Hi, there. Thanks for visiting. I'm starting this blog as an advocate for mental and physical health. I'm a freelance writer and also own a home based medical transcription business. I was diagnosed in 1978 with paranoid schizophrenia and started to become acutely ill three years prior to that, unmedicated, frightened, confused, and in trouble with the law. I graduated from university with distinction the year I became ill. I've never regretted learning how to think at university. I struggled with my illness for 35 years and have reached the top of the mountain now, I think, or the other side, where the grass is greener and the path easier. There's hope for all of us, the whole human race, and never think there isn't hope or joy no matter your circumstances. I'd love to hear your thoughts and experiences with mental illness in all its forms: depression, brain injury, autism, schizophrenia, bipolar, anxiety disorders, etc. and your positive experiences as well as those lies and half truths society and even therapists would have us believe about ourselves.

We are different folks, and we are beautiful. The whole human race is beautiful. Let's celebrate life.

Tuesday, September 28, 2010

Multiple Personalities

I confess I haven't read Sybil nor have I seen the movie yet, although I intend to take it out from the library soon thanks to Bob. And Bob's comment is well placed, Sybil may indeed have been schizophrenic as well as having multiple personalities. I spoke without knowing the story. My point was that they're different diagnoses. I myself wondered at one time if I were a multiple personality but was assured I was not, and I understand now that the shift in perception was simply a part of the psychosis at the time.

I appreciate the chance to explore this topic. It's interesting but very unusual, not like the approximately 1 percent of the population who are diagnosed with schizophrenia. And apparently only 10 percent of schizophrenics are compliant with their medication. I learned my lesson and take my meds religiously. I get a depot injection every two to three weeks at my local medical clinic and also am monitored there. Fortunately, I haven't had to see a psychiatrist for many years, but want to find one I'm comfortable with, as the doc I saw last year but was unable to take me on for counseling at the time.

In some ways many of us would think our loved ones perhaps or others, or perhaps ourselves, have "multiple personalities" in that we are different in different situations and also, I've noticed, with different people. We all have different roles to play.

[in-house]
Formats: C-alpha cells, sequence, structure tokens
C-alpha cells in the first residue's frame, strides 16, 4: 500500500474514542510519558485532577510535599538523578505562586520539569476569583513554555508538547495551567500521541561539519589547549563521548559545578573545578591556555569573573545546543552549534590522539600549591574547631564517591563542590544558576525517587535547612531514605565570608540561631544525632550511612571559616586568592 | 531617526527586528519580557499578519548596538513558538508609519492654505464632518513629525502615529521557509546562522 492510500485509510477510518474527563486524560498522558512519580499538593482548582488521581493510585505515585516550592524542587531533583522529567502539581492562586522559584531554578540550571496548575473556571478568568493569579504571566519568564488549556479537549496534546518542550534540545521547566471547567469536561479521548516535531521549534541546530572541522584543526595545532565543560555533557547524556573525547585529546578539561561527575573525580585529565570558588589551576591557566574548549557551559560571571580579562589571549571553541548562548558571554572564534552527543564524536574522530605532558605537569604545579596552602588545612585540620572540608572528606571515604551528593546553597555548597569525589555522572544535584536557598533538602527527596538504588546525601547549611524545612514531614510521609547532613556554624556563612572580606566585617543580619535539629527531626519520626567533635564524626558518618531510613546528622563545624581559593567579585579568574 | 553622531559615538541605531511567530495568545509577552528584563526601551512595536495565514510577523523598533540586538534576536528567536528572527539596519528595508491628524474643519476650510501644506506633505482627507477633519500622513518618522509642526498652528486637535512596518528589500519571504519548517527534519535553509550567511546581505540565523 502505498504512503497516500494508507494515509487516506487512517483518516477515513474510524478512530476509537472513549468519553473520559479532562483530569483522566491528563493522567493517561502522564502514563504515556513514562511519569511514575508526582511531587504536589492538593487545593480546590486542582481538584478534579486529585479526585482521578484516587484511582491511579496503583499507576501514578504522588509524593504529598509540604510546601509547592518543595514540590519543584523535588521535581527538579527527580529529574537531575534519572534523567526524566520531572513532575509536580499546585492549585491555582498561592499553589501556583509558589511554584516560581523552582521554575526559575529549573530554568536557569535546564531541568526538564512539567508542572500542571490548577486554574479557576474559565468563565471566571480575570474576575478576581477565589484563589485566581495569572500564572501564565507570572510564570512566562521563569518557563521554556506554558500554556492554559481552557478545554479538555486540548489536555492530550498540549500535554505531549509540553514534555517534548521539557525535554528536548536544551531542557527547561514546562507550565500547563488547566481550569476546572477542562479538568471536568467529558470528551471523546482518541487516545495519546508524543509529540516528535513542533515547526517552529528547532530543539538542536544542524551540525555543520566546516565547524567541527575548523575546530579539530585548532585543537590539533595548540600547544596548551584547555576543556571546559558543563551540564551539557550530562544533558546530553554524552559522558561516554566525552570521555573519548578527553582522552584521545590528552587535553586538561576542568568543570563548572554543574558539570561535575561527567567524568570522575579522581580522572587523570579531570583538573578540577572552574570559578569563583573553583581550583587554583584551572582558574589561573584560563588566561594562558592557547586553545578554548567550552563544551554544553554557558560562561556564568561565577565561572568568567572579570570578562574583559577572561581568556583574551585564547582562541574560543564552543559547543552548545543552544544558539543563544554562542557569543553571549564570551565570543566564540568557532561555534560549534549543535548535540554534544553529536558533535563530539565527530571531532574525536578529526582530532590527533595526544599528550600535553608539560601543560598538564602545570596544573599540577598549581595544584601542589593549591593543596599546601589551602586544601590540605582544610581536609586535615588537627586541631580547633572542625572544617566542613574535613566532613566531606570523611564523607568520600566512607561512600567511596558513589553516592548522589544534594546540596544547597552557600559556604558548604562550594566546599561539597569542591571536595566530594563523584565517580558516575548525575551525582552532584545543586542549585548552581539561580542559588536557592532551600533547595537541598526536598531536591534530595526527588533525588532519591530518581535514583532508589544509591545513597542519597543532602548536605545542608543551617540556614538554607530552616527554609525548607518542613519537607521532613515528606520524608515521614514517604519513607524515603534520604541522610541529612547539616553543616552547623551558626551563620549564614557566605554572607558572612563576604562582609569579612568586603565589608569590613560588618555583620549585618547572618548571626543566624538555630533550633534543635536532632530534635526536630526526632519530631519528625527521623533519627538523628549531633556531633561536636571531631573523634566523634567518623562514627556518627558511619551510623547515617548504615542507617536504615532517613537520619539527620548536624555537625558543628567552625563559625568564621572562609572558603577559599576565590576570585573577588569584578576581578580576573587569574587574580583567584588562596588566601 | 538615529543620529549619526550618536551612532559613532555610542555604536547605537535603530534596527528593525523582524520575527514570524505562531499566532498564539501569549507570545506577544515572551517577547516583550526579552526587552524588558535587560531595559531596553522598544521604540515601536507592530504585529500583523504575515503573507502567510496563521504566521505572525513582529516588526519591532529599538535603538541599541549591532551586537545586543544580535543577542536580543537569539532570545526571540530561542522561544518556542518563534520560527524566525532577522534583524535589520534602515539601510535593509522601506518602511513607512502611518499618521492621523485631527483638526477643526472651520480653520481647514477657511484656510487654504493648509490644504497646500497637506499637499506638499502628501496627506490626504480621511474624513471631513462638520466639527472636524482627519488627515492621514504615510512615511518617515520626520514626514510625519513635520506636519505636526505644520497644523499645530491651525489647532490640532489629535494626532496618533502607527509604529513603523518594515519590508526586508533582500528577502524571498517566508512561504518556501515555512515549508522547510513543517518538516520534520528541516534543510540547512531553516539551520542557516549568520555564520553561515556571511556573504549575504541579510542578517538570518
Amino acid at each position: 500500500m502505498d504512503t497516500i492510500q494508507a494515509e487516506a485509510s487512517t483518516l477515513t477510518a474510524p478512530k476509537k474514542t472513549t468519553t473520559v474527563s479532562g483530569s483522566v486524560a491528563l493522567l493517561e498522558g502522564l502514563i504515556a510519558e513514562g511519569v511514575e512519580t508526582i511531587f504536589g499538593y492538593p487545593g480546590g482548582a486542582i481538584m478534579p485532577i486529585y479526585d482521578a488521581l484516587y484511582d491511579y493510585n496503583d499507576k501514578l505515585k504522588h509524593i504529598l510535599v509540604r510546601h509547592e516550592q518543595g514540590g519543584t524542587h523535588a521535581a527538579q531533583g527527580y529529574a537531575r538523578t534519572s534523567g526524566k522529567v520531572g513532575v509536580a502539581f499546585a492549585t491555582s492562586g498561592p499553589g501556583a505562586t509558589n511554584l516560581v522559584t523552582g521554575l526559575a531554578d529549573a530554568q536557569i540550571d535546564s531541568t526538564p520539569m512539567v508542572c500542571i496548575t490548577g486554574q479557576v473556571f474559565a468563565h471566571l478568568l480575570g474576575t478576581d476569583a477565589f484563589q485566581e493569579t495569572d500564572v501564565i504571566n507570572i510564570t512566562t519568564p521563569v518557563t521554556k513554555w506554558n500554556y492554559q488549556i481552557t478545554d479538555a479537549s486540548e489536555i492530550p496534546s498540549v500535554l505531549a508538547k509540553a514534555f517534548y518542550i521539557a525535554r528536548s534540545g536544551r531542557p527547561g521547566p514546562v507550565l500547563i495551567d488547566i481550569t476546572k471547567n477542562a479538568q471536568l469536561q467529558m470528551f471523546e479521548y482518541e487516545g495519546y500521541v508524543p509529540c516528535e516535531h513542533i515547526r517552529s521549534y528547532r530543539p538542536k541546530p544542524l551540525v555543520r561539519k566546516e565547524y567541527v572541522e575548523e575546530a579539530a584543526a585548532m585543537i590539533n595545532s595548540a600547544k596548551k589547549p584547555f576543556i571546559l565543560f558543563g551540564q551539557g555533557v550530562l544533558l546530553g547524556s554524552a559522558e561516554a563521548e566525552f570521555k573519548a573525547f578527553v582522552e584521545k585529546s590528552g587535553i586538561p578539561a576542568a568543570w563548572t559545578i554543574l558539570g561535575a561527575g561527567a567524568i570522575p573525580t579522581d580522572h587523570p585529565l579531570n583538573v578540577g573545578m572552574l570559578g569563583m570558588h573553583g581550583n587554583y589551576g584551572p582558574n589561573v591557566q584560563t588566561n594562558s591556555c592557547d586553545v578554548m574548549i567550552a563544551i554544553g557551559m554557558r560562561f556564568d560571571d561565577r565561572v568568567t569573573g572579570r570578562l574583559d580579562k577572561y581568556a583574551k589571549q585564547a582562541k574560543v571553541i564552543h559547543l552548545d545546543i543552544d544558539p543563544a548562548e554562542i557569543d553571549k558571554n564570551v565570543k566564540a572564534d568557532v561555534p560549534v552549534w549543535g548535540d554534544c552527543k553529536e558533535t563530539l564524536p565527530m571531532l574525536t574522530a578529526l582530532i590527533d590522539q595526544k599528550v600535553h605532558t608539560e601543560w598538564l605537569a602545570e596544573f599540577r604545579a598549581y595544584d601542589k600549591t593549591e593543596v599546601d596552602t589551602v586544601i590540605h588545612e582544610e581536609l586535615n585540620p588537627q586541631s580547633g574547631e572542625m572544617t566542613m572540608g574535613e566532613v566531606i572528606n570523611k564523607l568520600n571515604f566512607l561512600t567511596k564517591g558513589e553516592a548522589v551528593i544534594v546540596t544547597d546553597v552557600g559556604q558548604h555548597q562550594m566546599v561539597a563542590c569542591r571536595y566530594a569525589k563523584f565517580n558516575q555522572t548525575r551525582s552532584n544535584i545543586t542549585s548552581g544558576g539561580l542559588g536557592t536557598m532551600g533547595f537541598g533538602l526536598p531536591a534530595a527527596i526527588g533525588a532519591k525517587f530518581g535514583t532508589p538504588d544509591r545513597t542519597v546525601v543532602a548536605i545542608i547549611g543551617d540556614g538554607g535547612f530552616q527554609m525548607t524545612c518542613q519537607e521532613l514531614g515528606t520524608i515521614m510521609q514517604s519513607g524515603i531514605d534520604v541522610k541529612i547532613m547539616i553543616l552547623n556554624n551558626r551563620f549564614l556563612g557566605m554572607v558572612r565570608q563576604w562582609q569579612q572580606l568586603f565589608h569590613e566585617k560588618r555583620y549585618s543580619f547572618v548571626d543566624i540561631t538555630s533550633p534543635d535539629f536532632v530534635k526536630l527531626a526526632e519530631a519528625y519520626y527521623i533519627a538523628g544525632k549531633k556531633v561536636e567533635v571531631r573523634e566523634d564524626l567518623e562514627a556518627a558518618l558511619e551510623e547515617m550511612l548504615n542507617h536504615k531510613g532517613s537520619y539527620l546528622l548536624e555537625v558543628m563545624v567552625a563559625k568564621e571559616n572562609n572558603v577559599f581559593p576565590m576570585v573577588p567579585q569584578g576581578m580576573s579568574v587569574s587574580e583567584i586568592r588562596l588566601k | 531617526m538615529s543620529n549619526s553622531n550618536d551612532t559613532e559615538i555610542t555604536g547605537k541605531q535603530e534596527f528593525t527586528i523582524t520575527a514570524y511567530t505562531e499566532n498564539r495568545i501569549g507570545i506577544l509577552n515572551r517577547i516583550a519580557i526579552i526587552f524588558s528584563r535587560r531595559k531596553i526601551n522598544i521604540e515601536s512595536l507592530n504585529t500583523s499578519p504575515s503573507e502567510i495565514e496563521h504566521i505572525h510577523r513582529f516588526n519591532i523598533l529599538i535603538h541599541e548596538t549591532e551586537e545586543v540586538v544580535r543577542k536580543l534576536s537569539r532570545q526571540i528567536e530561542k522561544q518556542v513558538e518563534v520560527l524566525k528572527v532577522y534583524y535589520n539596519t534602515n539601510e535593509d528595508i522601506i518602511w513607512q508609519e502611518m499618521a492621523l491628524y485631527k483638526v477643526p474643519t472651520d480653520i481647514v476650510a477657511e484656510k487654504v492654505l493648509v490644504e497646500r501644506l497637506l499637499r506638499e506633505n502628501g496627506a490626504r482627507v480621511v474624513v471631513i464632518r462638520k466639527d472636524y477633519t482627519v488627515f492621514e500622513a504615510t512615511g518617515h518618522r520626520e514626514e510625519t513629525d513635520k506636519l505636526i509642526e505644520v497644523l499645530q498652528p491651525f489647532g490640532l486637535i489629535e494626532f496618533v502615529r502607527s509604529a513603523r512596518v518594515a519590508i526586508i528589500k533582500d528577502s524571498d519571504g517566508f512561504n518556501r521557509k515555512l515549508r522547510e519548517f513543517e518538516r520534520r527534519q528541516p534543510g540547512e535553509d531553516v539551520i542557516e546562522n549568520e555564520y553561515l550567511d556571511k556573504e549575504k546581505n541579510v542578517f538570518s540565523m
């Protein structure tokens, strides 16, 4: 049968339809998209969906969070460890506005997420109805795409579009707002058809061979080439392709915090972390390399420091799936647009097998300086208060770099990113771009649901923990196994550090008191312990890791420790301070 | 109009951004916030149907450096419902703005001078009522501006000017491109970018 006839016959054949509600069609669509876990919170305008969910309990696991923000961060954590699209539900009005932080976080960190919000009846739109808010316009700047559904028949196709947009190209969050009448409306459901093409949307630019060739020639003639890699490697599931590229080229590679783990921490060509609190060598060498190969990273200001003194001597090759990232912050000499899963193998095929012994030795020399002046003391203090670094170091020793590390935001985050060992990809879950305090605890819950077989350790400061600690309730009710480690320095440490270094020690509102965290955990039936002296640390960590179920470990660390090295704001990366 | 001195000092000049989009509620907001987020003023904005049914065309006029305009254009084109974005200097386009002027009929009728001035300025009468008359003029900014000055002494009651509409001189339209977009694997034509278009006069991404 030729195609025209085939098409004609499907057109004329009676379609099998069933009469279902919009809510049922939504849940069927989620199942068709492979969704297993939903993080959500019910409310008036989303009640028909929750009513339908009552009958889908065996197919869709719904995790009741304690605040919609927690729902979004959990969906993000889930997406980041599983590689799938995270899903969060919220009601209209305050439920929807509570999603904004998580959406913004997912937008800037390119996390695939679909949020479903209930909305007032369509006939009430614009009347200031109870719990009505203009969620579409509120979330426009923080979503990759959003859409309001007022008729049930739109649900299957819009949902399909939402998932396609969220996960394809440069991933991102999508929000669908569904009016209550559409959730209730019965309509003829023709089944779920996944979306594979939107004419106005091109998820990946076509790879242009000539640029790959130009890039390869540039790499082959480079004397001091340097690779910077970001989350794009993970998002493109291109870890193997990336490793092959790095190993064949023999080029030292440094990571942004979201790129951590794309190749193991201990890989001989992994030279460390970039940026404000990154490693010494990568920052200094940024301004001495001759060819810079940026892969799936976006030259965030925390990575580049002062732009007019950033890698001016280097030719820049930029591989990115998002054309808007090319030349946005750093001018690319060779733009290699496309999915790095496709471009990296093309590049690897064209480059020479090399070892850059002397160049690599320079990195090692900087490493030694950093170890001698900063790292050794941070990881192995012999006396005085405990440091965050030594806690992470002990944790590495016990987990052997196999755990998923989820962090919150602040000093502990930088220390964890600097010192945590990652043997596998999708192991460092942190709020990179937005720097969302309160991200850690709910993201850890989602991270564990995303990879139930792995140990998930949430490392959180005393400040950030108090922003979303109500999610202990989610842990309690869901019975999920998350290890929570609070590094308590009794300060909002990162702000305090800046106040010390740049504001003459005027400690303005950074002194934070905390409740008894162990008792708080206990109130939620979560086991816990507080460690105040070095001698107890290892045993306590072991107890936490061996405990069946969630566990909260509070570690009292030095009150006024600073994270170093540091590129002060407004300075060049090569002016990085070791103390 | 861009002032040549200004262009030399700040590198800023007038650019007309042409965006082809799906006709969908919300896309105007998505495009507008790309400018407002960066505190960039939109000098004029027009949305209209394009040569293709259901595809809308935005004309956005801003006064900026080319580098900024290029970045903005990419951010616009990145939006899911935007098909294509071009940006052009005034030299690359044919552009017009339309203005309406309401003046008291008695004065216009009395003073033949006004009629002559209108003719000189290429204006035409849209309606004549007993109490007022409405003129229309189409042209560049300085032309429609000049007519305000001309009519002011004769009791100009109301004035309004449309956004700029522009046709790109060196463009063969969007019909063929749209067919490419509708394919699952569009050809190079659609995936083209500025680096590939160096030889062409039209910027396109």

The diagnosis of a multiple personality is pretty well limited to Western society, I understand, and is sometimes challenged as being nonexistent and an artefact of therapy. I don't know. It's interesting what the human brain is capable of. The fact that Sybil (her real name was Mason) became better and actually cared for the doctor until the end of the doctor's life reveals perhaps, in the absence of medication at the time I would guess, that environment plays a huge role in such mental aberrations. Which is the theory, I understand, that early childhood trauma can cause such a split in personalities to protect the individual.

I think it's something that must be approached with caution. It's all too easy to diagnose and then be left with a label. One must be very careful of a layman's diagnosis, which I've heard, that someone's husband was "a schizophrenic" because he was "two different people".

We're all somewhat odd in our ways if examined closely, and I think acceptance is vital no matter if we're on the street and sorting through garbage, or if we're a university prof who appears to be on top of the world. We can't see inside the other person's psyche unless they choose to share, and I would say many live "lives of quiet desperation" who appear to be perfectly normal individuals or couples, or happy and well adjusted, until something hits the fan. I'm thinking of well known evangelists also, who have the world at their fingertips, but it isn't enough for them, and they deceive their congregations. They are all too human but have chosen to appear above other mortals, and then when they fall they crash heavily. If they're caught...I'm thinking of the Rev in Georgia now, head of the well known church, and of Jimmy Swaggart and others. They are not multiple personalities. They are ordinary people who live extraordinary lives - and power corrupts. They are just men.

Are multiple personalities sometimes an excuse? I don't know. I think it's reasonable that one may develop coping mechanisms that protect a child and later the grown woman or man from the effects of terrible abuse. Now that we have CT scans, PET scans, and EEG it would be interesting to map their brains.

In the meantime, I'm going to watch Sybil and perhaps read the book. There's apparently a movement afoot now to discredit the doctor who treated her and made the case public as doing so for financial gain. But both Mason and the doctor are dead so can't defend themselves.

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